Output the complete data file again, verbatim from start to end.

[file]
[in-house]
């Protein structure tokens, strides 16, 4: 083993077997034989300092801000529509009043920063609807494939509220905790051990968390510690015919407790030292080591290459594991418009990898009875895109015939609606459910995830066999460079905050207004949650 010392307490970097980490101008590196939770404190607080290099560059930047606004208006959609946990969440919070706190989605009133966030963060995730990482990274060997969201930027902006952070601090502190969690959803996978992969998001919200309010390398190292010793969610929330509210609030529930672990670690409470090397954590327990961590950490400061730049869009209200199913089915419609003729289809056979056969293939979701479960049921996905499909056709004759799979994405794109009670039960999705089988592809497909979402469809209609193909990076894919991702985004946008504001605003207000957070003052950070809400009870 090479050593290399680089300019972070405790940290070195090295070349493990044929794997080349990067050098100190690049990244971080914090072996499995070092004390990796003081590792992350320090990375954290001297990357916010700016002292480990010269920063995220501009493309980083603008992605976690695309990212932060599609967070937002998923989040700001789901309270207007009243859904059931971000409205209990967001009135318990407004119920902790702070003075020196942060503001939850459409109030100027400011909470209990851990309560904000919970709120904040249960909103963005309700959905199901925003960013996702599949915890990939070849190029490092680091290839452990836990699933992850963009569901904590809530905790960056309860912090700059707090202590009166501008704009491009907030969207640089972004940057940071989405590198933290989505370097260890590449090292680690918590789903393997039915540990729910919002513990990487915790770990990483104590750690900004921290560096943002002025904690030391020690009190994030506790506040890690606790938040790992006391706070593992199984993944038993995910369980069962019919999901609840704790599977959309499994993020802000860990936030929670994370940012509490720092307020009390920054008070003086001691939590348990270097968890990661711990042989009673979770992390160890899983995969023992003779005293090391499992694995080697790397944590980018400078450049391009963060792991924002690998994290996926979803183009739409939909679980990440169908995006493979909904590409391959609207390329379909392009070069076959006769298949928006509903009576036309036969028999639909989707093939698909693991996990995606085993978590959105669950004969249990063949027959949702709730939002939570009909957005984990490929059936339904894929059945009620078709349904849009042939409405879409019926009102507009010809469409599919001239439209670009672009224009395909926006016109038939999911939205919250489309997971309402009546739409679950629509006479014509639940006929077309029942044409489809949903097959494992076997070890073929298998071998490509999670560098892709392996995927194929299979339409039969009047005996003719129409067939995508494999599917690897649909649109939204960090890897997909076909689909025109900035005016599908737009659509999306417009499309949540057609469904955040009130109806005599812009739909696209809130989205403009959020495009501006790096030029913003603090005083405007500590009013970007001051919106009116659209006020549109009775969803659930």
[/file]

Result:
[in-house]
């Protein structure tokens, strides 16, 4: 083993077997034989300092801000529509009043920063609807494939509220905790051990968390510690015919407790030292080591290459594991418009990898009875895109015939609606459910995830066999460079905050207004949650 010392307490970097980490101008590196939770404190607080290099560059930047606004208006959609946990969440919070706190989605009133966030963060995730990482990274060997969201930027902006952070601090502190969690959803996978992969998001919200309010390398190292010793969610929330509210609030529930672990670690409470090397954590327990961590950490400061730049869009209200199913089915419609003729289809056979056969293939979701479960049921996905499909056709004759799979994405794109009670039960999705089988592809497909979402469809209609193909990076894919991702985004946008504001605003207000957070003052950070809400009870 090479050593290399680089300019972070405790940290070195090295070349493990044929794997080349990067050098100190690049990244971080914090072996499995070092004390990796003081590792992350320090990375954290001297990357916010700016002292480990010269920063995220501009493309980083603008992605976690695309990212932060599609967070937002998923989040700001789901309270207007009243859904059931971000409205209990967001009135318990407004119920902790702070003075020196942060503001939850459409109030100027400011909470209990851990309560904000919970709120904040249960909103963005309700959905199901925003960013996702599949915890990939070849190029490092680091290839452990836990699933992850963009569901904590809530905790960056309860912090700059707090202590009166501008704009491009907030969207640089972004940057940071989405590198933290989505370097260890590449090292680690918590789903393997039915540990729910919002513990990487915790770990990483104590750690900004921290560096943002002025904690030391020690009190994030506790506040890690606790938040790992006391706070593992199984993944038993995910369980069962019919999901609840704790599977959309499994993020802000860990936030929670994370940012509490720092307020009390920054008070003086001691939590348990270097968890990661711990042989009673979770992390160890899983995969023992003779005293090391499992694995080697790397944590980018400078450049391009963060792991924002690998994290996926979803183009739409939909679980990440169908995006493979909904590409391959609207390329379909392009070069076959006769298949928006509903009576036309036969028999639909989707093939698909693991996990995606085993978590959105669950004969249990063949027959949702709730939002939570009909957005984990490929059936339904894929059945009620078709349904849009042939409405879409019926009102507009010809469409599919001239439209670009672009224009395909926006016109038939999911939205919250489309997971309402009546739409679950629509006479014509639940006929077309029942044409489809949903097959494992076997070890073929298998071998490509999670560098892709392996995927194929299979339409039969009047005996003719129409067939995508494999599917690897649909649109939204960090890897997909076909689909025109900035005016599908737009659509999306417009499309949540057609469904955040009130109806005599812009739909696209809130989205403009959020495009501006790096030029913003603090005083405007500590009013970007001051919106009116659209006020549109009775969803659930």